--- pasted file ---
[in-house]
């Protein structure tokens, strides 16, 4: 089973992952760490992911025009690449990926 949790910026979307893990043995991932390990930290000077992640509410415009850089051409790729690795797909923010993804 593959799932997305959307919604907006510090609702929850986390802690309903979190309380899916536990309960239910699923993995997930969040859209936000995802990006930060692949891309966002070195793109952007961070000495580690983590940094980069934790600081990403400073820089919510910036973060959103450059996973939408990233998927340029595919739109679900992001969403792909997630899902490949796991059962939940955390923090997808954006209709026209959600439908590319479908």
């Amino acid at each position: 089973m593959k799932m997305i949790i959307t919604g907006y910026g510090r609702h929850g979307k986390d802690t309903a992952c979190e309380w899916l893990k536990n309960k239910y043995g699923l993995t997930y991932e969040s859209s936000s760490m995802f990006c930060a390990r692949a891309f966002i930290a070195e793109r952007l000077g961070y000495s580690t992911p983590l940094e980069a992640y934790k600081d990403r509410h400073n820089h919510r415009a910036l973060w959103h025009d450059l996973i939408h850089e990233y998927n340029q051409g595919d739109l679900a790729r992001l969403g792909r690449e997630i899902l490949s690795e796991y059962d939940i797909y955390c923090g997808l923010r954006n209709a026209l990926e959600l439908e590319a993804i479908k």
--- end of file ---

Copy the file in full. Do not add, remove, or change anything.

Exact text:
[in-house]
């Protein structure tokens, strides 16, 4: 089973992952760490992911025009690449990926 949790910026979307893990043995991932390990930290000077992640509410415009850089051409790729690795797909923010993804 593959799932997305959307919604907006510090609702929850986390802690309903979190309380899916536990309960239910699923993995997930969040859209936000995802990006930060692949891309966002070195793109952007961070000495580690983590940094980069934790600081990403400073820089919510910036973060959103450059996973939408990233998927340029595919739109679900992001969403792909997630899902490949796991059962939940955390923090997808954006209709026209959600439908590319479908």
């Amino acid at each position: 089973m593959k799932m997305i949790i959307t919604g907006y910026g510090r609702h929850g979307k986390d802690t309903a992952c979190e309380w899916l893990k536990n309960k239910y043995g699923l993995t997930y991932e969040s859209s936000s760490m995802f990006c930060a390990r692949a891309f966002i930290a070195e793109r952007l000077g961070y000495s580690t992911p983590l940094e980069a992640y934790k600081d990403r509410h400073n820089h919510r415009a910036l973060w959103h025009d450059l996973i939408h850089e990233y998927n340029q051409g595919d739109l679900a790729r992001l969403g792909r690449e997630i899902l490949s690795e796991y059962d939940i797909y955390c923090g997808l923010r954006n209709a026209l990926e959600l439908e590319a993804i479908k």